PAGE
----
Venus also has crescent phases, like our own Moon, which can be seen through a small telescope (this link opens our favorite models in a new tab).  This is the only feature to observe on Venus because it has no moons of its own, nor any visible surface features.

Where Can You Find Venus?

Like all planets, Venus is found on the ecliptic but never strays too far from the western horizon when it’s an evening star or the eastern horizon in the morning.

The planet is unmistakably bright, shining much brighter than any other object in the night sky which makes it easy to view, even with a pair of binoculars.

At its furthest from the Sun, Venus can spend a few nights where it is visible all night long. From central latitudes of the US, it can climb about 30° above the horizon.

For more details click this link for our dedicated guide to seeing Venus with a telescope.

Venus Seeing Challenges:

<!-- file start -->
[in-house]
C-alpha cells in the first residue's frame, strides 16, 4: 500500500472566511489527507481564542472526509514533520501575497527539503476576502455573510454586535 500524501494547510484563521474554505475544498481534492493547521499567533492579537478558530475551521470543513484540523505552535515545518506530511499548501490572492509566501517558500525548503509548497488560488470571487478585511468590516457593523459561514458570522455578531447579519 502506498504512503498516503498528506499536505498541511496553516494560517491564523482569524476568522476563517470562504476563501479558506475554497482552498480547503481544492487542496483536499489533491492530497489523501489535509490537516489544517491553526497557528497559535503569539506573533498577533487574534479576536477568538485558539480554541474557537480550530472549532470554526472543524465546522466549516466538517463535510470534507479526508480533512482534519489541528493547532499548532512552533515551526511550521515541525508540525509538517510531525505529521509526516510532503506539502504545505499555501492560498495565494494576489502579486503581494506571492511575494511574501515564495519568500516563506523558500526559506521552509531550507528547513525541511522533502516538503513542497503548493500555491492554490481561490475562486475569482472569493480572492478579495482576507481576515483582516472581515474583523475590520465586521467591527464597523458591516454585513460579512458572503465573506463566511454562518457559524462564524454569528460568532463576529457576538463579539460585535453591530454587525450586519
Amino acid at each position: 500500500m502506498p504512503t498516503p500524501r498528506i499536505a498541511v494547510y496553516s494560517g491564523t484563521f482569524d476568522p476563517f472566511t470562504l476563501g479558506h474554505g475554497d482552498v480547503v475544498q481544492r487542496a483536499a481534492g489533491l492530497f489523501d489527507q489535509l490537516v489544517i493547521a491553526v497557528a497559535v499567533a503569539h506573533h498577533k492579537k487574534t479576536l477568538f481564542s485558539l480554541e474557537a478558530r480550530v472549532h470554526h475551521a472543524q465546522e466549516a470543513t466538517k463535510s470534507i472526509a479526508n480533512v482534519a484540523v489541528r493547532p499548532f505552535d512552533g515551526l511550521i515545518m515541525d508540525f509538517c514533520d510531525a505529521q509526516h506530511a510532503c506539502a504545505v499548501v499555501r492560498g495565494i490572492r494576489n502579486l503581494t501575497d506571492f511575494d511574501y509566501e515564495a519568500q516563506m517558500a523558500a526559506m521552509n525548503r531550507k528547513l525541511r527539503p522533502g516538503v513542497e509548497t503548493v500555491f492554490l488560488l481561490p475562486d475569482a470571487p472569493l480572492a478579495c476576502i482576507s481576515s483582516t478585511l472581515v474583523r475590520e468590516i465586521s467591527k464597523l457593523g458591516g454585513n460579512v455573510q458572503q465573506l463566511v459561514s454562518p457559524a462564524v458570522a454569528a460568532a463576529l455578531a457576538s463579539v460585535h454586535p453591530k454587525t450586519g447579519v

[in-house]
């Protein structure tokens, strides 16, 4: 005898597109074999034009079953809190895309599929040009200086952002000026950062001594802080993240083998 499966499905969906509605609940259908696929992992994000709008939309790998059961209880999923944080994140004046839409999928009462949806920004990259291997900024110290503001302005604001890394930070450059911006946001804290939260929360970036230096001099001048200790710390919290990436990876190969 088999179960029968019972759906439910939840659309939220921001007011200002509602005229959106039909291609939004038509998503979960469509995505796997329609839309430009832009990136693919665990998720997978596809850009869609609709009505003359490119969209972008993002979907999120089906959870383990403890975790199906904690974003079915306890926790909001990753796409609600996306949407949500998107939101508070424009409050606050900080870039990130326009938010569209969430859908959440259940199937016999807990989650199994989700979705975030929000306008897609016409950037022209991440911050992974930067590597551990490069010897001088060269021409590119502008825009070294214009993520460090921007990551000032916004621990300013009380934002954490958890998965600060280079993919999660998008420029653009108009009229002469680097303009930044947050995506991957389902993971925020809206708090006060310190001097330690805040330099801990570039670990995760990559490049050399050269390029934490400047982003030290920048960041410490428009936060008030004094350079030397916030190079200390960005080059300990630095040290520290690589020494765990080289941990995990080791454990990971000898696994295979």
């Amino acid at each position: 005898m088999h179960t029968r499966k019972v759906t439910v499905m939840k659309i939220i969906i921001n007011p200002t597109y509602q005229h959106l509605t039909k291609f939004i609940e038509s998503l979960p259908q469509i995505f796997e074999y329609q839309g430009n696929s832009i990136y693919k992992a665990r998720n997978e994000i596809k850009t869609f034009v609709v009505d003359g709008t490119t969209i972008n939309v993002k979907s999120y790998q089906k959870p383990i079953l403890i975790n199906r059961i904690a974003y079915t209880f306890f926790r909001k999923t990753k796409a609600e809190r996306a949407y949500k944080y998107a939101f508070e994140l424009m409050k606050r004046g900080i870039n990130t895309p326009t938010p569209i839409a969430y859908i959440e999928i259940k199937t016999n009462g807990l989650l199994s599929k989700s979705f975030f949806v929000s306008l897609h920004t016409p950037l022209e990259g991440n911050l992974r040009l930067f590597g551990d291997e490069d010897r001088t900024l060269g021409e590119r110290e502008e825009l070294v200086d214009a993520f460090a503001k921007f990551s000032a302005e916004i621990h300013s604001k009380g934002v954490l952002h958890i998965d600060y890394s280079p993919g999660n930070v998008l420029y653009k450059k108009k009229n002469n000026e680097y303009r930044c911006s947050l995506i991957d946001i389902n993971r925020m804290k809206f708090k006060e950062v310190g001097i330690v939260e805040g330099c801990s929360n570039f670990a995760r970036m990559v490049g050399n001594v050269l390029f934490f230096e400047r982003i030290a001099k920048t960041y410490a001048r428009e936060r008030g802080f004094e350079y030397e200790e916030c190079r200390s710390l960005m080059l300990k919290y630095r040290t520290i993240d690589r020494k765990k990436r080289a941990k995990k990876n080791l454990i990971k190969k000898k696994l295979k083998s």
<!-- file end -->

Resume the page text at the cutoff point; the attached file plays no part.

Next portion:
Fact Box

Orbital Period: 224 days
Synodic Period: 583 days (approx. 1.5 years)
Brightest Magnitude: -4.6
Moons: 0


Mars

Passing our home planet, we begin the journey through the superior planets with Mars.

Mars showing south polar ice cap
Hubble picture of Planet Mars (source)

Famous to everyone, astronomer or not, the ease with which it can be picked out in the night sky varies. But, if you’ve ever wondered ‘can you see Mars without a telescope?’ the answer is a definite Yes! 

Mars reaches opposition approximately every two years. The last time we enjoyed one was in December 2022 and the next one is in January 2025.

The Red Planet spends much of its time a long way from Earth, making the disc small and putting most of its surface features out of reach of a regular backyard telescope. However, at the end of 2024, we’ll get much better views as the planet becomes one of the larger night sky objects.

Where Can You Find Mars?

Mars travels along the ecliptic, just like Venus and Mercury, but, being further away from the Sun than we are, Mars orbits our star more slowly.

Mars begins 2022 as a small morning object in the constellation of Ophiuchus before soon moving to Sagittarius.